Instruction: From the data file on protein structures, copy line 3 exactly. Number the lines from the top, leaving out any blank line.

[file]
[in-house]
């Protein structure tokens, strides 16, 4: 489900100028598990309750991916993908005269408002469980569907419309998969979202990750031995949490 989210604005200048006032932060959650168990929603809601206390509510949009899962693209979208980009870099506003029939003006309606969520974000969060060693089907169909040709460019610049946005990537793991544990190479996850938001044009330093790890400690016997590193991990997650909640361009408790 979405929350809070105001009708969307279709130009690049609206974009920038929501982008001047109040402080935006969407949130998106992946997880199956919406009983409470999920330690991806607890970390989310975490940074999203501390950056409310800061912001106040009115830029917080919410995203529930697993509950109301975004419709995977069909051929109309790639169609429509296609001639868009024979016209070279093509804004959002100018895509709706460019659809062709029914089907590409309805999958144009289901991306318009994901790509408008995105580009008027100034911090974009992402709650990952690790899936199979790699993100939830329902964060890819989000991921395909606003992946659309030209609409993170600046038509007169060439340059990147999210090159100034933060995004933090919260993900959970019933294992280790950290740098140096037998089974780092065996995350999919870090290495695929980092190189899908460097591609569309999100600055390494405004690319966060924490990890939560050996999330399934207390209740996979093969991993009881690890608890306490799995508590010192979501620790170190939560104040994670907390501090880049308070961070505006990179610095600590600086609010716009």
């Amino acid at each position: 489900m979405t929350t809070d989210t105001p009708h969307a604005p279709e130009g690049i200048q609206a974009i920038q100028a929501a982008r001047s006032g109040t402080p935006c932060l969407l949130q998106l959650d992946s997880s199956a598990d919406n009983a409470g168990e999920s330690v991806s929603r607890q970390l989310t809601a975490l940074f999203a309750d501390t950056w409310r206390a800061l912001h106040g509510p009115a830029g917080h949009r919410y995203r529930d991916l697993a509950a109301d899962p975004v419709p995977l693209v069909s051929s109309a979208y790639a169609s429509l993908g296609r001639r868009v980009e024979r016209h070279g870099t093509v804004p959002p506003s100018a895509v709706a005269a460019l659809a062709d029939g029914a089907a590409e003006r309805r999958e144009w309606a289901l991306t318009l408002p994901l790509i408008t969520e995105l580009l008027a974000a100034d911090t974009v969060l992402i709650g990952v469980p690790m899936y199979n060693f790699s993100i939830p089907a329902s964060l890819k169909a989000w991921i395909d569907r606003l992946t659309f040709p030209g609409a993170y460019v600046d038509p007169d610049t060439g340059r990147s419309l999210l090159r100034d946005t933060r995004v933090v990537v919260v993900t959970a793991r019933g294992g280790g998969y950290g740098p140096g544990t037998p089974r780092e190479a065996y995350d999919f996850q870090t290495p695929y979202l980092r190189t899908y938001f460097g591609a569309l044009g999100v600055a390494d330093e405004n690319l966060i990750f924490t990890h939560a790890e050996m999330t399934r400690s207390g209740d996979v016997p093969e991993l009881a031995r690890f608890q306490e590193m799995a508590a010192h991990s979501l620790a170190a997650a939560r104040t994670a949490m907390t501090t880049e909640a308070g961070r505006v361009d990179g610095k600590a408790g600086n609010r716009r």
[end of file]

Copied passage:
């Amino acid at each position: 489900m979405t929350t809070d989210t105001p009708h969307a604005p279709e130009g690049i200048q609206a974009i920038q100028a929501a982008r001047s006032g109040t402080p935006c932060l969407l949130q998106l959650d992946s997880s199956a598990d919406n009983a409470g168990e999920s330690v991806s929603r607890q970390l989310t809601a975490l940074f999203a309750d501390t950056w409310r206390a800061l912001h106040g509510p009115a830029g917080h949009r919410y995203r529930d991916l697993a509950a109301d899962p975004v419709p995977l693209v069909s051929s109309a979208y790639a169609s429509l993908g296609r001639r868009v980009e024979r016209h070279g870099t093509v804004p959002p506003s100018a895509v709706a005269a460019l659809a062709d029939g029914a089907a590409e003006r309805r999958e144009w309606a289901l991306t318009l408002p994901l790509i408008t969520e995105l580009l008027a974000a100034d911090t974009v969060l992402i709650g990952v469980p690790m899936y199979n060693f790699s993100i939830p089907a329902s964060l890819k169909a989000w991921i395909d569907r606003l992946t659309f040709p030209g609409a993170y460019v600046d038509p007169d610049t060439g340059r990147s419309l999210l090159r100034d946005t933060r995004v933090v990537v919260v993900t959970a793991r019933g294992g280790g998969y950290g740098p140096g544990t037998p089974r780092e190479a065996y995350d999919f996850q870090t290495p695929y979202l980092r190189t899908y938001f460097g591609a569309l044009g999100v600055a390494d330093e405004n690319l966060i990750f924490t990890h939560a790890e050996m999330t399934r400690s207390g209740d996979v016997p093969e991993l009881a031995r690890f608890q306490e590193m799995a508590a010192h991990s979501l620790a170190a997650a939560r104040t994670a949490m907390t501090t880049e909640a308070g961070r505006v361009d990179g610095k600590a408790g600086n609010r716009r």